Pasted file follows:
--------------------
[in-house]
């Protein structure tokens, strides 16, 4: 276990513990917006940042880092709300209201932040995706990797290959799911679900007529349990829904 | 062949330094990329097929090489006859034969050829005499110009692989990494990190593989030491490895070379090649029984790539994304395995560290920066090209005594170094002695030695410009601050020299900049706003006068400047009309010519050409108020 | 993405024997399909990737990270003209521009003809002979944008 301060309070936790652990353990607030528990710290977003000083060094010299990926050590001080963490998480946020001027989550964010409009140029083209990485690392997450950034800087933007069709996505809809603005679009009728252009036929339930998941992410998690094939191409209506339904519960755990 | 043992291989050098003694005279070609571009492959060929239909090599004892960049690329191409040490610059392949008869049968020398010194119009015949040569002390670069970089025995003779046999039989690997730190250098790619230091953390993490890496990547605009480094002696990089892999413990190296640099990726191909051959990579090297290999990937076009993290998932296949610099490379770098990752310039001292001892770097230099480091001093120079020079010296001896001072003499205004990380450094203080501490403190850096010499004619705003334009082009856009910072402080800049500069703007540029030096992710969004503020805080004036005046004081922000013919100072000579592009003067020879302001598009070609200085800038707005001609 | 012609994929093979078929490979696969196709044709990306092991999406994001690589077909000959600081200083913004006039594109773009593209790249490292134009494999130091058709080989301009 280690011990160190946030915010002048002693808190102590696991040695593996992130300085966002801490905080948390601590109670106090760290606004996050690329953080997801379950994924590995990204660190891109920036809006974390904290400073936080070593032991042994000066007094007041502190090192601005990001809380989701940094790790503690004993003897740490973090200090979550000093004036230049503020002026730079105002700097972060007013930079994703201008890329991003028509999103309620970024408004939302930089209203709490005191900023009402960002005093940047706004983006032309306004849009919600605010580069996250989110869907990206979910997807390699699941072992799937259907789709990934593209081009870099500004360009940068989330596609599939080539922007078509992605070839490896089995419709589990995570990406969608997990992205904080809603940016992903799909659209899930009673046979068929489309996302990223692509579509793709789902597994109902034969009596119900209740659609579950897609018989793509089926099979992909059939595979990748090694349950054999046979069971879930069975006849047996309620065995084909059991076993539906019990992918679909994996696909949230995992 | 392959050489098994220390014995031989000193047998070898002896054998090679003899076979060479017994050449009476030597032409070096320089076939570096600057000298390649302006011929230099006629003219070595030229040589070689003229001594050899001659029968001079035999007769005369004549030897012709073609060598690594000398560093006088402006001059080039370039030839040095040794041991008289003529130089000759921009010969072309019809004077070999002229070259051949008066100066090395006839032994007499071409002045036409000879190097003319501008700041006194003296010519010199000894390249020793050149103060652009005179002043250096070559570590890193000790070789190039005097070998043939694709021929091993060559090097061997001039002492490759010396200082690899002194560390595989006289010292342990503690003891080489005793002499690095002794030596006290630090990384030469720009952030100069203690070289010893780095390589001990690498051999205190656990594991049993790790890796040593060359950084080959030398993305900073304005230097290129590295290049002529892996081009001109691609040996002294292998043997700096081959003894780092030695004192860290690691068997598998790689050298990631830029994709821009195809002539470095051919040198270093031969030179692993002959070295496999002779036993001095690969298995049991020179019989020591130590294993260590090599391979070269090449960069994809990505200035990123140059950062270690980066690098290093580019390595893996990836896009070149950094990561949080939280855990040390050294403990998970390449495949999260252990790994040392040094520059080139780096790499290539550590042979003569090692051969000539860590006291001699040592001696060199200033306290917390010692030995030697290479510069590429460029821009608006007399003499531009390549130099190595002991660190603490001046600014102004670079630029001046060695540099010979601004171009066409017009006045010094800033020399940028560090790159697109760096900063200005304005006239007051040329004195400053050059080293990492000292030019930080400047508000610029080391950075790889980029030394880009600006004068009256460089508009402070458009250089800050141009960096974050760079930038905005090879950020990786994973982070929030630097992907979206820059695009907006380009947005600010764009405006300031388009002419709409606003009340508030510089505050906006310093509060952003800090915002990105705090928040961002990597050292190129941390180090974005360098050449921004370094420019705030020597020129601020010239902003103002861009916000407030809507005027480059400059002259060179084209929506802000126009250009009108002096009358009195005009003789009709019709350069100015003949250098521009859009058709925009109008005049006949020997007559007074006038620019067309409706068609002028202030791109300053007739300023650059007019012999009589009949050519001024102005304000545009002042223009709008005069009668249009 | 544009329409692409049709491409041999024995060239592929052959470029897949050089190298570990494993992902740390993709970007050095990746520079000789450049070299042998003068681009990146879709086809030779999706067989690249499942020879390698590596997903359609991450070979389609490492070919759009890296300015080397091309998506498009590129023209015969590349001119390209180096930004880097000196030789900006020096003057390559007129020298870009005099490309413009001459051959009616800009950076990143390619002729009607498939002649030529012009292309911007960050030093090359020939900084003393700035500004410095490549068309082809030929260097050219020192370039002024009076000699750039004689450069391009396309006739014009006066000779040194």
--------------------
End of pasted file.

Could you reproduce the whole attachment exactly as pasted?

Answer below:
[in-house]
């Protein structure tokens, strides 16, 4: 276990513990917006940042880092709300209201932040995706990797290959799911679900007529349990829904 | 062949330094990329097929090489006859034969050829005499110009692989990494990190593989030491490895070379090649029984790539994304395995560290920066090209005594170094002695030695410009601050020299900049706003006068400047009309010519050409108020 | 993405024997399909990737990270003209521009003809002979944008 301060309070936790652990353990607030528990710290977003000083060094010299990926050590001080963490998480946020001027989550964010409009140029083209990485690392997450950034800087933007069709996505809809603005679009009728252009036929339930998941992410998690094939191409209506339904519960755990 | 043992291989050098003694005279070609571009492959060929239909090599004892960049690329191409040490610059392949008869049968020398010194119009015949040569002390670069970089025995003779046999039989690997730190250098790619230091953390993490890496990547605009480094002696990089892999413990190296640099990726191909051959990579090297290999990937076009993290998932296949610099490379770098990752310039001292001892770097230099480091001093120079020079010296001896001072003499205004990380450094203080501490403190850096010499004619705003334009082009856009910072402080800049500069703007540029030096992710969004503020805080004036005046004081922000013919100072000579592009003067020879302001598009070609200085800038707005001609 | 012609994929093979078929490979696969196709044709990306092991999406994001690589077909000959600081200083913004006039594109773009593209790249490292134009494999130091058709080989301009 280690011990160190946030915010002048002693808190102590696991040695593996992130300085966002801490905080948390601590109670106090760290606004996050690329953080997801379950994924590995990204660190891109920036809006974390904290400073936080070593032991042994000066007094007041502190090192601005990001809380989701940094790790503690004993003897740490973090200090979550000093004036230049503020002026730079105002700097972060007013930079994703201008890329991003028509999103309620970024408004939302930089209203709490005191900023009402960002005093940047706004983006032309306004849009919600605010580069996250989110869907990206979910997807390699699941072992799937259907789709990934593209081009870099500004360009940068989330596609599939080539922007078509992605070839490896089995419709589990995570990406969608997990992205904080809603940016992903799909659209899930009673046979068929489309996302990223692509579509793709789902597994109902034969009596119900209740659609579950897609018989793509089926099979992909059939595979990748090694349950054999046979069971879930069975006849047996309620065995084909059991076993539906019990992918679909994996696909949230995992 | 392959050489098994220390014995031989000193047998070898002896054998090679003899076979060479017994050449009476030597032409070096320089076939570096600057000298390649302006011929230099006629003219070595030229040589070689003229001594050899001659029968001079035999007769005369004549030897012709073609060598690594000398560093006088402006001059080039370039030839040095040794041991008289003529130089000759921009010969072309019809004077070999002229070259051949008066100066090395006839032994007499071409002045036409000879190097003319501008700041006194003296010519010199000894390249020793050149103060652009005179002043250096070559570590890193000790070789190039005097070998043939694709021929091993060559090097061997001039002492490759010396200082690899002194560390595989006289010292342990503690003891080489005793002499690095002794030596006290630090990384030469720009952030100069203690070289010893780095390589001990690498051999205190656990594991049993790790890796040593060359950084080959030398993305900073304005230097290129590295290049002529892996081009001109691609040996002294292998043997700096081959003894780092030695004192860290690691068997598998790689050298990631830029994709821009195809002539470095051919040198270093031969030179692993002959070295496999002779036993001095690969298995049991020179019989020591130590294993260590090599391979070269090449960069994809990505200035990123140059950062270690980066690098290093580019390595893996990836896009070149950094990561949080939280855990040390050294403990998970390449495949999260252990790994040392040094520059080139780096790499290539550590042979003569090692051969000539860590006291001699040592001696060199200033306290917390010692030995030697290479510069590429460029821009608006007399003499531009390549130099190595002991660190603490001046600014102004670079630029001046060695540099010979601004171009066409017009006045010094800033020399940028560090790159697109760096900063200005304005006239007051040329004195400053050059080293990492000292030019930080400047508000610029080391950075790889980029030394880009600006004068009256460089508009402070458009250089800050141009960096974050760079930038905005090879950020990786994973982070929030630097992907979206820059695009907006380009947005600010764009405006300031388009002419709409606003009340508030510089505050906006310093509060952003800090915002990105705090928040961002990597050292190129941390180090974005360098050449921004370094420019705030020597020129601020010239902003103002861009916000407030809507005027480059400059002259060179084209929506802000126009250009009108002096009358009195005009003789009709019709350069100015003949250098521009859009058709925009109008005049006949020997007559007074006038620019067309409706068609002028202030791109300053007739300023650059007019012999009589009949050519001024102005304000545009002042223009709008005069009668249009 | 544009329409692409049709491409041999024995060239592929052959470029897949050089190298570990494993992902740390993709970007050095990746520079000789450049070299042998003068681009990146879709086809030779999706067989690249499942020879390698590596997903359609991450070979389609490492070919759009890296300015080397091309998506498009590129023209015969590349001119390209180096930004880097000196030789900006020096003057390559007129020298870009005099490309413009001459051959009616800009950076990143390619002729009607498939002649030529012009292309911007960050030093090359020939900084003393700035500004410095490549068309082809030929260097050219020192370039002024009076000699750039004689450069391009396309006739014009006066000779040194």